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reports document the fact that Counsel for the State chose to sign autographs for those who evidently find him to be a celebrity. To be clear, at this juncture, issue is not being made of the fact that the incident took place but rather the fact that the incident at issue took place in front of the courthouse at a point in time in which the jurors who had not yet decided Ms. Arias‘ guilt could very well have seen this incident.


On February 19, 20l4. while Ms. Arias was in court, her cell was searched by two MCSO officers working for intelligence. Ms. Arias learned of the search from another inmate. It was also obvious that her cell had been searched as items were out of place when she returned from court. At the time, Ms. Arias had two pictures in her cell. The pictures were drawn with colored pencils and paper Ms. Arias purchased from the commissary. Neither of these drawings was confiscated. nor was Ms. Arias disciplined for drawing or having the drawings in her cell.

On February 20, 2ol4. Ms. Arias’ cell was searched again. During this search officers were present along with the Jail Commander. Again, the same drawings were in Ms. Arias’ cell. Again, neither was taken nor was she disciplined.

On February 21, 2014. Ms. Arias’ cell was searched again. During this search, Officer Gill videotaped the search while Lt. Kraetsche was present. The drawings were present in Ms. Arias’ cell but were not confiscated. Ms. Arias was not disciplined.

On February 26, 2014. Ms. De La Rosa visited Ms. Arias. Undersigned counsel was not present; however, counsel learned of the troubling situation as soon as Ms. De La

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Rosa left the jail. Prior to being escorted to the legal room. Ms. Arias‘ feet were chained and her hands were handcuffed per normal procedure. Ms. Arias had a manila envelope with her, marked “Legal Mail” and addressed to undersigned counsel, “Jennifer Willmott.” The manila envelope was sealed. Ms. Arias handed the envelope to Officer Trojanek prior to the legal visit for inspection. Officer Trojanek inspected the envelope but chose not to open it. Officer Trojanek also inspected and leafed through other legal paperwork that was in a manila Folder that was not sealed. The inspection was videotaped by security cameras.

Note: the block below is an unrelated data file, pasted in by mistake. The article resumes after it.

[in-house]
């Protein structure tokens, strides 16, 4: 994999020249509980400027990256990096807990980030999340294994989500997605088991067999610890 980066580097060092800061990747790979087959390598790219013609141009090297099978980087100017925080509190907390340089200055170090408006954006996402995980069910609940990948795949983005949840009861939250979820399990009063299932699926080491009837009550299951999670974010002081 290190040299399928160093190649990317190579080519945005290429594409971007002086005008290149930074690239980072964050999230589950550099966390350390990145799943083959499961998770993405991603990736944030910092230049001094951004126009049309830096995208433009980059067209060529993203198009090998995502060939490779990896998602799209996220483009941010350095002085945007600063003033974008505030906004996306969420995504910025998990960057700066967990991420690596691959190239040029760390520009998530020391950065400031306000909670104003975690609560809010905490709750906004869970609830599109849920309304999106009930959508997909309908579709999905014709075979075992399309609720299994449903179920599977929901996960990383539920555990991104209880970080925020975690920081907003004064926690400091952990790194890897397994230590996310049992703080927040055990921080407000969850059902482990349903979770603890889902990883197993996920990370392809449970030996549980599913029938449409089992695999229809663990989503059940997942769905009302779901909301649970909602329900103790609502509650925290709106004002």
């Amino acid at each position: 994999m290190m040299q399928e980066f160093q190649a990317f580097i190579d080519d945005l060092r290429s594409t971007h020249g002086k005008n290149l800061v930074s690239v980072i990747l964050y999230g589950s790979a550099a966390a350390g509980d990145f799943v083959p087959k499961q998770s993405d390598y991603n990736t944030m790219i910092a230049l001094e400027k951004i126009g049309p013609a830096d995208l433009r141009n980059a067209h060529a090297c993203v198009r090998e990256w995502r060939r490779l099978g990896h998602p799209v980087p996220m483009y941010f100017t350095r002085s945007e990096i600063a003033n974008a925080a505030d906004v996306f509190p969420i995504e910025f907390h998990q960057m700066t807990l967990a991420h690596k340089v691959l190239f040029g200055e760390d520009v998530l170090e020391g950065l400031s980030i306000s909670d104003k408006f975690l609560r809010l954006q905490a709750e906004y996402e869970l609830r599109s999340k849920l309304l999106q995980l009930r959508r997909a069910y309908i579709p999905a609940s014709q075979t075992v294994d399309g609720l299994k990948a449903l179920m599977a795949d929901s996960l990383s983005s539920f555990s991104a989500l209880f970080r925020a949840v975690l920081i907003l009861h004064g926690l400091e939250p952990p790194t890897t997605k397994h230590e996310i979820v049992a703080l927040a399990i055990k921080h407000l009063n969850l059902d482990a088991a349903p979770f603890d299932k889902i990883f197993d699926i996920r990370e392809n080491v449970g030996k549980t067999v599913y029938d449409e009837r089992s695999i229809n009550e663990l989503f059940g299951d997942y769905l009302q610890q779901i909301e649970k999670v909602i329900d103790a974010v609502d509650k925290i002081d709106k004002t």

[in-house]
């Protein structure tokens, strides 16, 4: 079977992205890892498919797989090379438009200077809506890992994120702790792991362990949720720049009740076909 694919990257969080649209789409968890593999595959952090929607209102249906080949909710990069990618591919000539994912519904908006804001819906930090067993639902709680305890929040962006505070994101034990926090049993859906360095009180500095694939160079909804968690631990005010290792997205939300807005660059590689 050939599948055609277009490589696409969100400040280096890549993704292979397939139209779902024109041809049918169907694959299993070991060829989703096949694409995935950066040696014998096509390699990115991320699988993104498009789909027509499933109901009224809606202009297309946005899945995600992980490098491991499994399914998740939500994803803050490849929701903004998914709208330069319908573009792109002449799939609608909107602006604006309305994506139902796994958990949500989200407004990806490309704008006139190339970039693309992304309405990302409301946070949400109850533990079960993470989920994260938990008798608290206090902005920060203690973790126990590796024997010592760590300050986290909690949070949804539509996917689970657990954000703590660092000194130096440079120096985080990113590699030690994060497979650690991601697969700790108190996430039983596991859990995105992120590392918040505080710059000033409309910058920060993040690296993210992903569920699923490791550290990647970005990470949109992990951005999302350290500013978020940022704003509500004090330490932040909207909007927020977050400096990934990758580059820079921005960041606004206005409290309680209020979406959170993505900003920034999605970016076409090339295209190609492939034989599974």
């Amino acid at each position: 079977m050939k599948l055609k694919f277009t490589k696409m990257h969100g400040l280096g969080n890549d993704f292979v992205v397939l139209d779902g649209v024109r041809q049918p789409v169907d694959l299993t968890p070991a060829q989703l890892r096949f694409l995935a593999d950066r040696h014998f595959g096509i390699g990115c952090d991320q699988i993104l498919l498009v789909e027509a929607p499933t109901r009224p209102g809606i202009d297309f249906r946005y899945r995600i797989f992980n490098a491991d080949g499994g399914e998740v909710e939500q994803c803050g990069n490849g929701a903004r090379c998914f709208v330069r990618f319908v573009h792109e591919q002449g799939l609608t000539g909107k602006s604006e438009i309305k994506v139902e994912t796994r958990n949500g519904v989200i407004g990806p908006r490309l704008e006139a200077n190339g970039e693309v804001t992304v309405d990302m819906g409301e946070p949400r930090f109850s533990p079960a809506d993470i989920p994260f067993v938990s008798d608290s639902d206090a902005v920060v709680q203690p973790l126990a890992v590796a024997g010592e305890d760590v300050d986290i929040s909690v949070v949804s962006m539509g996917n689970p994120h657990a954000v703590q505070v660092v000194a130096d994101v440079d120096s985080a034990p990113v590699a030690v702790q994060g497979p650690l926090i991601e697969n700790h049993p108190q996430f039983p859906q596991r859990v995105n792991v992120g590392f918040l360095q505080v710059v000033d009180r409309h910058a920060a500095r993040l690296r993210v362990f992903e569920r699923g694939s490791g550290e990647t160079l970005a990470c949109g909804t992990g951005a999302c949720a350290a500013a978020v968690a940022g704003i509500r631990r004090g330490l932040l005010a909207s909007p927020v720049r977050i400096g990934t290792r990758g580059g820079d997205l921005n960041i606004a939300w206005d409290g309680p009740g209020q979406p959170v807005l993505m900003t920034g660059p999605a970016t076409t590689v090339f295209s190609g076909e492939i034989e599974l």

After the inspection process, Ms. Arias was escorted to the legal room where Ms. De La Rosa was waiting. During the legal visit. Ms. Arias gave Ms. De La Rosa the manila envelope and asked her to deliver it to undersigned counsel. There is nothing unusual about Ms. De La Rosa delivering legal paperwork to counsel. In fact, over the last two years of legal visits, it was quite common for Ms. Arias to give legal paperwork to counsel.

However, on this particular occasion, when Ms. De La Rosa was leaving the jail, she was stopped by Officer Rasmussen who advised Ms. De La Rosa that all mail needed to be searched. According to Rasmussen’s account. Ms. De La Rosa complied and opened the envelope. After reviewing all of the legal documents, Rasmussen found a drawing (one of the same that had been in Ms. Arias’ cell the previous week) and confiscated it. Ms. Arias was written up in a Disciplinary Action Report which is attached as Exhibit A.

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On February 28, 2014, Ms. Arias had a hearing regarding the Disciplinary Action Report. The Sergeant took no action since he found that the “envelope was handed to an officer prior to the visit.” Therefore. Ms. Arias was not disciplined. See Exhibit A.

On March 25, 2014, Ms. Arias’ cell was searched once again. Officers allegedly found a letter that was written on plain paper. Ms. Arias was ticketed for writing a letter on paper that was not lined. Ms. Arias has never received a ticket for such actions, even though she has written numerous letters on plain paper in the last 5 years. Ms. Arias filed a grievance with MCSO for the ticket. The ticket was not sustained and Ms. Arias was not disciplined. See Exhibit B.

On May 16, 2014, Ms. Arias discovered that MCSO had taken legal documents during another search of her cell. The documents consisted of a photocopy of a book written about Ms. Arias’ trial. Ms. Arias’ legal team gave her a copy of the book so she could review it and make notes for an ongoing mitigation investigation. The book was contained inside two large envelopes that were clearly marked “Legal Mail.”